True country music fans don’t need to be told just what a staunch supporter of the traditions of country music that Hall of Famer Alan Jackson has been throughout his career. It’s not just his musical resume, but moments like during the 1994 ACM Awards when he took off his tux to reveal a Hank Williams T-shirt, and directed his drummer to not hold sticks as he shadow played after the producers insisted Jackson sing to a backing track for the telecast.
Then there was the time at the 1999 CMA Awards when Jackson walked out on stage to perform his current single “Pop A Top,” and halfway through broke into “Choices” by his mentor George Jones, who the producers refused to let perform a full version. Alan Jackson also recorded the country music protest song “Murder on Music Row” with George Strait.
The list of times Alan Jackson stood up for country can go on of course, including many instances that are much less sensational and documented, but now all those efforts have been recognized in a unique and very rarely handed-out award by the Country Music Association called the “Joe Talbot Award.” First commissioned in 2001, it is meant to recognize individuals who show “outstanding leadership and contributions to the preservation and advancement of country music’s values and traditions.” Alan Jackson would certainly qualify.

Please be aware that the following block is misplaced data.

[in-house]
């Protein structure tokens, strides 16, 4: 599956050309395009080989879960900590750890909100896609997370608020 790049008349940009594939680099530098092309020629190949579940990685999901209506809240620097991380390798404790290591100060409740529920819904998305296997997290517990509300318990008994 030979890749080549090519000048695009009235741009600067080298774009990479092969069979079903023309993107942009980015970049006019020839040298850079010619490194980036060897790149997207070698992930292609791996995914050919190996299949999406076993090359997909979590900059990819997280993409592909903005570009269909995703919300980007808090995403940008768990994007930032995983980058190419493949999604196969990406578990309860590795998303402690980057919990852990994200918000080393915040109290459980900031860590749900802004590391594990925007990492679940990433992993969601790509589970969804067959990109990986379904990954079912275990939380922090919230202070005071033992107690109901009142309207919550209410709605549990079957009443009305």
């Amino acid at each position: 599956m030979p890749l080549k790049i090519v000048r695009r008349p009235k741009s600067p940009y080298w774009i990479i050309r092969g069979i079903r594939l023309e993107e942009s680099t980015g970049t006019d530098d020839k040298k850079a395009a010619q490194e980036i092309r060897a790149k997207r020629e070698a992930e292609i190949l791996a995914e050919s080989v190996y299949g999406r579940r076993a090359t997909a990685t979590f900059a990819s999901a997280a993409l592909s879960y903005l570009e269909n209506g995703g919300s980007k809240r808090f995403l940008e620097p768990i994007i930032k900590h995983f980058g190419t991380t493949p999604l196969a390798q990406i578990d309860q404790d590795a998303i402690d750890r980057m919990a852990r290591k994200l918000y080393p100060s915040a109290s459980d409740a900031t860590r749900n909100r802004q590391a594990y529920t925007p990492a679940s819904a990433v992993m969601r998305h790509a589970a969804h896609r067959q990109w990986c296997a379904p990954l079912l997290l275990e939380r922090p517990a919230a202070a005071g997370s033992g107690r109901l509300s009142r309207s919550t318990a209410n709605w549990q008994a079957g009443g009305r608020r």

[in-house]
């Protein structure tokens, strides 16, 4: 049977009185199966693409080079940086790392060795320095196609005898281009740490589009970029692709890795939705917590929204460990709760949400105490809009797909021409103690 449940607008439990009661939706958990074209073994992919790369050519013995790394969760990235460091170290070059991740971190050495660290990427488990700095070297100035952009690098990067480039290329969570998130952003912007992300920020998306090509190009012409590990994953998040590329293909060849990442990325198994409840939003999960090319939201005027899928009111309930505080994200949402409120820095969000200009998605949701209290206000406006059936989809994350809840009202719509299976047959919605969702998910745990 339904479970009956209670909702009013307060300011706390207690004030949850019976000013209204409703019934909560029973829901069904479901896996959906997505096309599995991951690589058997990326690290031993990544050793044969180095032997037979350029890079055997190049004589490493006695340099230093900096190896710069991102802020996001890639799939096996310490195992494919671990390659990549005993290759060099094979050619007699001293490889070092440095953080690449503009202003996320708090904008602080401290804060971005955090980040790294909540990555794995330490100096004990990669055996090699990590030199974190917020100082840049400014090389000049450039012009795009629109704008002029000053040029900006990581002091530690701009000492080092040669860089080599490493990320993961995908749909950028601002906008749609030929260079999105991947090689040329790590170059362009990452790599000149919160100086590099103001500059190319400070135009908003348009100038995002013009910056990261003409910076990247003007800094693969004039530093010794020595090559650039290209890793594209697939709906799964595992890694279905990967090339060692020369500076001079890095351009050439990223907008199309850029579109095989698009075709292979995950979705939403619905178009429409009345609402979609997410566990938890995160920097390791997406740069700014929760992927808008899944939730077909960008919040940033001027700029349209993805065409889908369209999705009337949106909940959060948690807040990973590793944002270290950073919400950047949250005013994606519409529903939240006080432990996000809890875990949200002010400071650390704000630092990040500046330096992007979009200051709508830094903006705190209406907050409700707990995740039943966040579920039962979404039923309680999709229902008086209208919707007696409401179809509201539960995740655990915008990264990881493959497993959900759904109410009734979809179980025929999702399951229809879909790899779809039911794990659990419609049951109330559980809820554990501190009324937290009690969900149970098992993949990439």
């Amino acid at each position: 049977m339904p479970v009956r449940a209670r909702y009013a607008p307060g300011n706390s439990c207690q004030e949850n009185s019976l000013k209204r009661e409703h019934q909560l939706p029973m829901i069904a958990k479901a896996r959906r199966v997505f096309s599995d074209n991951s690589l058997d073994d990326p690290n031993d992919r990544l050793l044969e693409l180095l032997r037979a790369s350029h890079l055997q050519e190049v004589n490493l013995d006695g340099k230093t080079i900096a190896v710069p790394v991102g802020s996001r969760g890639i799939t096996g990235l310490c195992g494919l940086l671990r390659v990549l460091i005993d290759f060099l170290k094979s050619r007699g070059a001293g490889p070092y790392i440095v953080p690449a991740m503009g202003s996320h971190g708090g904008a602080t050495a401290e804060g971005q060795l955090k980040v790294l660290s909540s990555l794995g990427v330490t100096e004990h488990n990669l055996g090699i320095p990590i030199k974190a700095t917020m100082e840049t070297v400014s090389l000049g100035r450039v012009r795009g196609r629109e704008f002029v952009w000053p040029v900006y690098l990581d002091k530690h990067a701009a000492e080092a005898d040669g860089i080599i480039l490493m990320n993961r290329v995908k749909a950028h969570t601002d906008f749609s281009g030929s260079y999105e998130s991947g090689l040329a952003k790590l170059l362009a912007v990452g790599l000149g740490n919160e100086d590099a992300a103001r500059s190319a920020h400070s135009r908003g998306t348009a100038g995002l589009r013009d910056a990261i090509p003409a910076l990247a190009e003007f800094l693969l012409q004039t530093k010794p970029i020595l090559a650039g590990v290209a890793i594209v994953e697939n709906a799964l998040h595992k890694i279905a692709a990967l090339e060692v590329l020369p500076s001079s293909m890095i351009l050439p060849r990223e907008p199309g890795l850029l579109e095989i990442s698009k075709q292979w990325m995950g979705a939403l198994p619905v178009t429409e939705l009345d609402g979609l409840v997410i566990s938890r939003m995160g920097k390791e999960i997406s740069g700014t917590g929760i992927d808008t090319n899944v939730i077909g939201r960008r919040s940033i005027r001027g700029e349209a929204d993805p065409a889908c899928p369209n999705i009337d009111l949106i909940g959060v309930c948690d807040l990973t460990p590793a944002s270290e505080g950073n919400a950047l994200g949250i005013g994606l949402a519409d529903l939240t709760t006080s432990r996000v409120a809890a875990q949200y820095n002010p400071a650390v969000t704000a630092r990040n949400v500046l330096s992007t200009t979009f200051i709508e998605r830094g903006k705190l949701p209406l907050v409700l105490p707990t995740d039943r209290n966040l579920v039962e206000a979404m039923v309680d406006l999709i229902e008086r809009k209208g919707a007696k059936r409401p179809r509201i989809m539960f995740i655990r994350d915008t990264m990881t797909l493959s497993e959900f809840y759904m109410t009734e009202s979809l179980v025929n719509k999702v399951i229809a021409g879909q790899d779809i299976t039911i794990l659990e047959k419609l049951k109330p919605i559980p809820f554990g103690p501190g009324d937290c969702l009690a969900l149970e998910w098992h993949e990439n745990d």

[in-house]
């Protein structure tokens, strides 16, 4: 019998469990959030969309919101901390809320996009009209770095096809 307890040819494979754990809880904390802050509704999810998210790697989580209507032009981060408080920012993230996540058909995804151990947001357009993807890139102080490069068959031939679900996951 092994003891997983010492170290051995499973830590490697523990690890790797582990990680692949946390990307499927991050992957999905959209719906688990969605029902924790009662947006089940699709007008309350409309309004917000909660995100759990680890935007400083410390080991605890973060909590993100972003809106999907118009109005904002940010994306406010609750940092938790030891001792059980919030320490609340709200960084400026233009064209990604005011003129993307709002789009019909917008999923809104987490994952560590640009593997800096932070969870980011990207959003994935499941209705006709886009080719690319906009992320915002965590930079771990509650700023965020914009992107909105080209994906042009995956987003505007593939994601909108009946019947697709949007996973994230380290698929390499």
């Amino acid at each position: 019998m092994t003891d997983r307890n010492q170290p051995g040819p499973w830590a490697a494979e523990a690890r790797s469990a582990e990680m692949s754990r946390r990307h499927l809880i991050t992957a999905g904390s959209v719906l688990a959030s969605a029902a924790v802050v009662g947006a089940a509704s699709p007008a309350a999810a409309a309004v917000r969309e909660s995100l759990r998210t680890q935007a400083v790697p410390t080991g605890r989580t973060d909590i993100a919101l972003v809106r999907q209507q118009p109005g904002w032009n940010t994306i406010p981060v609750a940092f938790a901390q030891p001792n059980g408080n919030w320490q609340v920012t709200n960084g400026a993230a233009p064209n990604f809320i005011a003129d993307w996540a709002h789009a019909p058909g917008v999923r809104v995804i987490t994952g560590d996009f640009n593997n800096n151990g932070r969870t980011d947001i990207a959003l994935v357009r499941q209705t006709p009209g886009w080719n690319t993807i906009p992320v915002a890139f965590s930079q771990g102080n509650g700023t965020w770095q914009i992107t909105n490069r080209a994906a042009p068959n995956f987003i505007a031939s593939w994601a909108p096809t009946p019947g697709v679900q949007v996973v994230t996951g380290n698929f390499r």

Only seven other people have received the award, and Alan Jackson is only the fourth artist. George Jones won the award in 2015 posthumously, as did Merle Haggard in 2016. Marty Stuart also won the award in 2007.
“That’s pretty good company there with two of my heroes of all time, George and Merle,” Alan Jackson said when he was presented with the award on January 17th during a performance at the Ryman Auditorium. “I wish I could say something special about what I’m doing, but I just did what I liked, and I loved country music.”
Kitty Moon Emery, Louise Scruggs, and Janette Carter are the other Joe Talbot Award recipients, as well as Joe Talbot himself, who was a steel guitar player and lifetime member of the CMA Board of Directors who passed away in 2000. The award was christened the following year in honor of Talbot.
Country Music Association CEO Sarah Trahern said, “Alan Jackson has always stayed true to his roots. That’s why fans love him and it’s how he’s made such a considerable impact on our genre.”
There’s nothing flashy about the Joe Talbot Award. It’s is not televised and not many know about it. But it puts Alan Jackson in a very exclusive class of performers and individuals who devoted their lives to preserving country music, just like Alan Jackson has done.